I’m not as big a fan of Good Omens as others (it’s good but not something I’d tell you to start with), but I’ve always been amazingly impressed with the Discworld series as one of the extremely rare series by a prolific author that doesn’t masturbate itself into the same book over and over. As noted, that’s because he has a number of sub-series (and stand-alone) books all set on a world that can support literally anything. (Probably because the world itself is on no firm foundation. You’ll get that when you read the books.)

So use Wiki or some fan site to figure out the sequence of the various sub-series and start with one that looks good. The standalone books aren’t usually as good as the series books because they tend to take a piece of satire and slap you in the face about it, while the series focus on real characters and puts them into situations, most of them satirical.

Pratchett is probably the best writer as writer of the name bestsellers and his satire is sharp, penetrating, and witty. He’s one of a kind. Despite being an sf reader for 40 years, I’m not much of a fan of most of the people in the field whose names are recognizable to the general public. Pratchett is an exception because he is really that good.

He was also the bestselling writer in the U.K. until J. K. Rowling came along. And I don’t mean bestselling f&sf writer. I mean bestselling over all.

And he’s better than J. K. Rowling. :slight_smile: Ooh, yes!

Hey, her first book was better than his first book.

Actually his first 7 books: The Colour of Magic – The Light Fantastic – Equal Rites – Mort – Sourcery – Wyrd Sisters – Pyramids

Crap - Crap - Granny’s first appearance, good - Death’s first appearance, but weak, Rincewind’s best book, average - The Witches, very good - Blah, not very good.

So Pratchett’s first seven probably were not as good as J.K. Rowling’s first seven.

He really did not come into his own until the 90s.


Good Omens is far from representative of Pratchett’s work. It’s more in the style of Gaiman. (And it really, really sucks too.)

As for Discworld, I would suggest you start with the “Susan” books, Soul Music and then Hogfather. Most of the Death books are quite good. Then a steep step down to the Watch books. Then a drop off the cliff to the Witches and Wizards books. Avoid those. (Wikipedia categorizes them for you.)

There might not be newer books, which is good. While “Going Postal” was good. The more recent sequel is a flop. Basically, a run of bad writing lately.

Really, you though puns about Buddy Holly were the height of Pratchett’s writing? I really like the character Susan, but the supporting cast in *Soul Music * dragged that book down a bit. The Watch books are actually the books where he uses the least parody and shows off his actual writing skill.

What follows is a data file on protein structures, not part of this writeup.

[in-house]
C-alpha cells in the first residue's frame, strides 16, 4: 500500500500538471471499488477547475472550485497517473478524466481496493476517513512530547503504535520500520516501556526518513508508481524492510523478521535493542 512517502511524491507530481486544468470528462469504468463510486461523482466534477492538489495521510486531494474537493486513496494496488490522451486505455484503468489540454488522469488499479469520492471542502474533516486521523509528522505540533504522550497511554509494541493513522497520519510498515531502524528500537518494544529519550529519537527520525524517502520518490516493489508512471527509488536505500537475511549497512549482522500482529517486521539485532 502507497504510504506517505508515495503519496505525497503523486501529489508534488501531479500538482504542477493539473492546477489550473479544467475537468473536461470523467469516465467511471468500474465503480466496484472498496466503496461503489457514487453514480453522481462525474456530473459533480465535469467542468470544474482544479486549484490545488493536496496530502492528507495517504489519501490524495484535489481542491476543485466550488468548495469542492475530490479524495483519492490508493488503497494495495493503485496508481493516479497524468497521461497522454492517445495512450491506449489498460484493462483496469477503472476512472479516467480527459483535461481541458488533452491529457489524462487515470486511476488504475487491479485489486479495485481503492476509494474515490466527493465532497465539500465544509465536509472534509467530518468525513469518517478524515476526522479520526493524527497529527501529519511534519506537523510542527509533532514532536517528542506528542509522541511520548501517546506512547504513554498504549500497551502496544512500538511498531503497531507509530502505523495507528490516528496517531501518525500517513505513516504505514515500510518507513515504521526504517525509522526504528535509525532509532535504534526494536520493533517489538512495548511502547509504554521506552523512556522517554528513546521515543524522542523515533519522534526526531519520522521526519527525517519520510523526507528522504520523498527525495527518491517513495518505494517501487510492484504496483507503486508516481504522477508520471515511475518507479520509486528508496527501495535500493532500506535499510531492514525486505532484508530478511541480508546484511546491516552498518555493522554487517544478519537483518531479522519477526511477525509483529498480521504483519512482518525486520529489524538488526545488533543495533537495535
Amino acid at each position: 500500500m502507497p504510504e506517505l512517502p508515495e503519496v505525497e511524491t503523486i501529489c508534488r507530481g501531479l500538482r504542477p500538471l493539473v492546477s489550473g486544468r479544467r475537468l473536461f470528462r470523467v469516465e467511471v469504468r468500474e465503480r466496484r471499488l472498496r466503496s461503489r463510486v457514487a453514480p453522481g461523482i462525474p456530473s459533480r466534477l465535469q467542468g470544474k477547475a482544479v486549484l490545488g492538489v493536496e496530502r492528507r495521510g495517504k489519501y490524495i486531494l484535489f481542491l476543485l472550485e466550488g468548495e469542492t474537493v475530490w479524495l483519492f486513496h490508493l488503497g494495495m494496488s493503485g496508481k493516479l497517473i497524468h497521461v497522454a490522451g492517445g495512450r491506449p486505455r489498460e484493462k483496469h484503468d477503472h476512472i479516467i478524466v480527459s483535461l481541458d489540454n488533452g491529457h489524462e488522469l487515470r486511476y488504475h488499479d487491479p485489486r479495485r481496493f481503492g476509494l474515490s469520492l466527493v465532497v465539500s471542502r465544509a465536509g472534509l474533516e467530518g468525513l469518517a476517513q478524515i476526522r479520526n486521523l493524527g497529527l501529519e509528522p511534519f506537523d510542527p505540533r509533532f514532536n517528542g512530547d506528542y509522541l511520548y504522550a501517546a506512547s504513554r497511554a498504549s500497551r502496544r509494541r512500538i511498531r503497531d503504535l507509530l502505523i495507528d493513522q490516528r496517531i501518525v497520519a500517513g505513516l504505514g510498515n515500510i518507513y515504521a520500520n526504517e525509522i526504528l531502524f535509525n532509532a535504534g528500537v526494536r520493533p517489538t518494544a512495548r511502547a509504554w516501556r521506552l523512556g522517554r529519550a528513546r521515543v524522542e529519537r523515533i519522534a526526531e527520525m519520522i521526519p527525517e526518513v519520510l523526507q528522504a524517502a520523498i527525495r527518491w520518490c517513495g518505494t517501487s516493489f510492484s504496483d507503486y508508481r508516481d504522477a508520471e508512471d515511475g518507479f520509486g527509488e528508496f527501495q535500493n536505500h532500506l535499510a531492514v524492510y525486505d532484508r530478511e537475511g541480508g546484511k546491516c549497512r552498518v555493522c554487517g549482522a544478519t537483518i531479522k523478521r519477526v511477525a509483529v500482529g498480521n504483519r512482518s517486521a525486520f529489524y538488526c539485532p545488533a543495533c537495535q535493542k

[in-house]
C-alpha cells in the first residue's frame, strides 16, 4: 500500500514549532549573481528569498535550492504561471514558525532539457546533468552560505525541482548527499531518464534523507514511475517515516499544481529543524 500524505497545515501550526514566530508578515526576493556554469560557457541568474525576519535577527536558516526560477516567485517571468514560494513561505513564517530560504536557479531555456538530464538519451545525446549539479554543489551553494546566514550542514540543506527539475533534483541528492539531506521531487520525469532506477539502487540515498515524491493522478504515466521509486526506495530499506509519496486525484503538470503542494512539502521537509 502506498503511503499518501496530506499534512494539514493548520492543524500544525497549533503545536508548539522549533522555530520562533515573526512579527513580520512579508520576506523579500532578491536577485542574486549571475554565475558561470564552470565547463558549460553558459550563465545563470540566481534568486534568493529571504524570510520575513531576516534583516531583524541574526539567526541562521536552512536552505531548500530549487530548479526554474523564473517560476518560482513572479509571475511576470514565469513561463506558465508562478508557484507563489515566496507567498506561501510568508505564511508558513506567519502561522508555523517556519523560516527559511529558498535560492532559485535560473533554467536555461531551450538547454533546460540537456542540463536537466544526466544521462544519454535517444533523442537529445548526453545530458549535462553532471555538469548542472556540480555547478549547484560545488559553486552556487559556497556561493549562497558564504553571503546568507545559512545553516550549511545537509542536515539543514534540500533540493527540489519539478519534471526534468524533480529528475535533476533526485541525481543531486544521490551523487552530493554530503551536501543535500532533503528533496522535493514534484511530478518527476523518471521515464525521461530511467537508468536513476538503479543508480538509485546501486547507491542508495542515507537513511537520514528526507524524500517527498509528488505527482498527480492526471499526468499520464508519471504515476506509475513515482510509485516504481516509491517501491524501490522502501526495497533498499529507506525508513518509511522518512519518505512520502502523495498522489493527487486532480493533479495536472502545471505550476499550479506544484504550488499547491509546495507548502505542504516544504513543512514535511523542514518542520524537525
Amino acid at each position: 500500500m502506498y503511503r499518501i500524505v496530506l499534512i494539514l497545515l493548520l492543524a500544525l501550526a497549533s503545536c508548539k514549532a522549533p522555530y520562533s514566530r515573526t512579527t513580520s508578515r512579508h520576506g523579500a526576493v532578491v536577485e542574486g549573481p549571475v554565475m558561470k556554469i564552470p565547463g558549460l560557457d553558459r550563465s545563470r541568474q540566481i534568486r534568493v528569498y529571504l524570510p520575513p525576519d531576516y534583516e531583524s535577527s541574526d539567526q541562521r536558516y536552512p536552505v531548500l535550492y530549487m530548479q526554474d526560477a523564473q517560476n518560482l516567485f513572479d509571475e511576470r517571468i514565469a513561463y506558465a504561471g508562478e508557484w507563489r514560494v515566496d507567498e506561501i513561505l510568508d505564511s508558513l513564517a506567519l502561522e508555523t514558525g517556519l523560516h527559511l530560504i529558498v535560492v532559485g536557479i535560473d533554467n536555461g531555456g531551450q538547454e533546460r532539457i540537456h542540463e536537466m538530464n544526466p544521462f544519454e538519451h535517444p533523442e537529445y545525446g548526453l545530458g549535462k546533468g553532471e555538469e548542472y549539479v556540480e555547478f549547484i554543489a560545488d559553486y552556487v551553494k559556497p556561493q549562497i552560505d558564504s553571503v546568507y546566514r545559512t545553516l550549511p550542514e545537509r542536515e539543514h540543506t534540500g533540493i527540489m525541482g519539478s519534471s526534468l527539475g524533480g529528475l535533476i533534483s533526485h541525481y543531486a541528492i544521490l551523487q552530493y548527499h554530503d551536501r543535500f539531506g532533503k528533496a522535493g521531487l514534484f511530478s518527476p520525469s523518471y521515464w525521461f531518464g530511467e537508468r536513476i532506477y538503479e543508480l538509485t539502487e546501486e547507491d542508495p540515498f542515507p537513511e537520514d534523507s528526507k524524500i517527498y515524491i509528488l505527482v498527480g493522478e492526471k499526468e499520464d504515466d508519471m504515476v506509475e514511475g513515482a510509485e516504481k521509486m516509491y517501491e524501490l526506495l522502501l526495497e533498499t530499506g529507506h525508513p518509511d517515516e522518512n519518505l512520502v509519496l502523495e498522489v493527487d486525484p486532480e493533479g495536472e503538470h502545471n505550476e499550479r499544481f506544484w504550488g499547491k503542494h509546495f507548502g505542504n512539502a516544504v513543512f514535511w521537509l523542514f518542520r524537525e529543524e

Heh heh heh.

Dude, when somebody dies and leaves you his Pratchett books, you gotta at least give 'em a try!

I don’t know of any author who’s more popular here on the SDMB than Pratchett. Do a search and you’ll turn up tons of old threads on him.

My own personal opinions:

Yes, he is definitely worth reading.

Good Omens and Small Gods, though good, are probably overrated (at least here on the Dope). IMHO Pratchett (and, in the case of Good Omes, Gaiman) has done better work elsewhere.

The first two Discworld books aren’t as bad as everybody says they are (although they certainly aren’t his best), but it really helps if you’re familiar with the Swords & Sorcery stuff he’s parodying in them.

Don’t dismiss his “juveniles.”

And now I’m curious as to what the other, non-Pratchett books were.

His first attempts at Discworld were obviously someone learning his craft: good ideas but somewhat weak in the execution. Along about book 3 or so, he hit his stride and hasn’t looked back since. I love PTerry’s writings.

Thanks for the suggestions, all. I’ll be starting one either tomorrow night or on Turkey Day while enduring the in-laws’ house.

Here’s that list I mentioned. Is there any consensus on which, of these, is best for someone who has never read Pratchett, or am I best off just closing my eyes and drawing one at random? :slight_smile:
[li]*Sourcery (x2)[/li][li]Jingo[/li][li]The Light Fantastic[/li][li]Maskerade[/li][li]Wyrd Sisters[/li][li]Thief of Time (x2)[/li][li]The Fifth Elephant (x2)[/li][li]Hogsfather[/li][li]Mort (x2)[/li][li]Small Gods[/li][li]The Color of Magic[/li][li]The Amazing Maurice and His Educated Rodents[/li][li]The Wee Free Men[/li][li]A Hat Full of Sky[/li][li]Soul Music[/li][li]Going Postal[/li][li]Feet of Clay[/li][li]Reaper Man[/li][li]Witches Abroad[/li][li]Night Watch[/li][/ul]
The non-Pratchett books (just to be complete) were:
[li]Chaining the Lady – Piers Anthony[/li][li]*Tunnel in the Sky, Time Enough for Love, * and Starship Troopers – Robert Heinlein[/li][li]All These Earths – F. M. Busby[/li][li]Grey Lensman – E. E. “Doc” Smith [/li][/ul]

Try those three first. Remember those are his YA books.

Another vote for starting with Guards, Guards. It’s the first one I read and completely hooked me. Read the Watch books in order, and you’ll see marvelous character development over their course, particularly of Sam Vimes and the Patrician.